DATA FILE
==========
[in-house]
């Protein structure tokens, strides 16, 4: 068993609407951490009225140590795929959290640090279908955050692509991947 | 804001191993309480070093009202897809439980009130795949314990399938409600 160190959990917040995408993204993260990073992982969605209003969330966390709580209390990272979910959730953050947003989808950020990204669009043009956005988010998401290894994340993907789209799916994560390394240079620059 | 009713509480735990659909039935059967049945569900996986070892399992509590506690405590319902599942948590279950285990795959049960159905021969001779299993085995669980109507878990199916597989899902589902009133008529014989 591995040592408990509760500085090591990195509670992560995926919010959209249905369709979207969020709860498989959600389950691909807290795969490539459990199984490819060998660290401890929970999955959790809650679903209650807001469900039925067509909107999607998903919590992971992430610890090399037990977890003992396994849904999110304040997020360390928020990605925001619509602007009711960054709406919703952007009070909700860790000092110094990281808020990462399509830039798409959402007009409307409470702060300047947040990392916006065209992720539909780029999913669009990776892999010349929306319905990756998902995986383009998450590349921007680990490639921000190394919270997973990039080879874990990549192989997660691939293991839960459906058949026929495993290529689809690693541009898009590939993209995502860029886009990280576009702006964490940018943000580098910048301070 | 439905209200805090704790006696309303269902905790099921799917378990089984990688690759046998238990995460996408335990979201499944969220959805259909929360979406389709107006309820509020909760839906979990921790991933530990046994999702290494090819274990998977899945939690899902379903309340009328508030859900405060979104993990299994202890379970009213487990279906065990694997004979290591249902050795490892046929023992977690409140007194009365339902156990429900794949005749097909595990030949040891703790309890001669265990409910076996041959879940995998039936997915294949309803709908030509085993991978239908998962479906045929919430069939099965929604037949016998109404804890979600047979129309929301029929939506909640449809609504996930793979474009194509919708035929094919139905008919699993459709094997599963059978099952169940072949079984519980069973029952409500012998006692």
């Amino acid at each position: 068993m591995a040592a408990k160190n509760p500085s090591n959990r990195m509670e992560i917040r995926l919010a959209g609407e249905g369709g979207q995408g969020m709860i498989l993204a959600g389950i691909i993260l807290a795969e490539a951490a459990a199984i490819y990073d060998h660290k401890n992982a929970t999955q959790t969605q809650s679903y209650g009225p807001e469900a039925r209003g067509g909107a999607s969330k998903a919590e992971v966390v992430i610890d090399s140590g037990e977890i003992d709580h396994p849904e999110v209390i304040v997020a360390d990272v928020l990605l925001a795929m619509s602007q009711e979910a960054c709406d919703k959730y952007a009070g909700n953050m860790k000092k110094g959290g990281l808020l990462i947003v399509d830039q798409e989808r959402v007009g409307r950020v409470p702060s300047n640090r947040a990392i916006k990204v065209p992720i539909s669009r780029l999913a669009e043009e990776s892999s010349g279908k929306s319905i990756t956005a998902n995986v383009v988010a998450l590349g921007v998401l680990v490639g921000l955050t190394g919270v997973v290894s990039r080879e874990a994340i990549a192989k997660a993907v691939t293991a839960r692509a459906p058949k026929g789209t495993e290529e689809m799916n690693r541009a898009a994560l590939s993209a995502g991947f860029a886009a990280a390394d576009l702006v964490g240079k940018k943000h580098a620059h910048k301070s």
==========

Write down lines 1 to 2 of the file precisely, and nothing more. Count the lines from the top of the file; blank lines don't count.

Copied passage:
[in-house]
């Protein structure tokens, strides 16, 4: 068993609407951490009225140590795929959290640090279908955050692509991947 | 804001191993309480070093009202897809439980009130795949314990399938409600 160190959990917040995408993204993260990073992982969605209003969330966390709580209390990272979910959730953050947003989808950020990204669009043009956005988010998401290894994340993907789209799916994560390394240079620059 | 009713509480735990659909039935059967049945569900996986070892399992509590506690405590319902599942948590279950285990795959049960159905021969001779299993085995669980109507878990199916597989899902589902009133008529014989 591995040592408990509760500085090591990195509670992560995926919010959209249905369709979207969020709860498989959600389950691909807290795969490539459990199984490819060998660290401890929970999955959790809650679903209650807001469900039925067509909107999607998903919590992971992430610890090399037990977890003992396994849904999110304040997020360390928020990605925001619509602007009711960054709406919703952007009070909700860790000092110094990281808020990462399509830039798409959402007009409307409470702060300047947040990392916006065209992720539909780029999913669009990776892999010349929306319905990756998902995986383009998450590349921007680990490639921000190394919270997973990039080879874990990549192989997660691939293991839960459906058949026929495993290529689809690693541009898009590939993209995502860029886009990280576009702006964490940018943000580098910048301070 | 439905209200805090704790006696309303269902905790099921799917378990089984990688690759046998238990995460996408335990979201499944969220959805259909929360979406389709107006309820509020909760839906979990921790991933530990046994999702290494090819274990998977899945939690899902379903309340009328508030859900405060979104993990299994202890379970009213487990279906065990694997004979290591249902050795490892046929023992977690409140007194009365339902156990429900794949005749097909595990030949040891703790309890001669265990409910076996041959879940995998039936997915294949309803709908030509085993991978239908998962479906045929919430069939099965929604037949016998109404804890979600047979129309929301029929939506909640449809609504996930793979474009194509919708035929094919139905008919699993459709094997599963059978099952169940072949079984519980069973029952409500012998006692």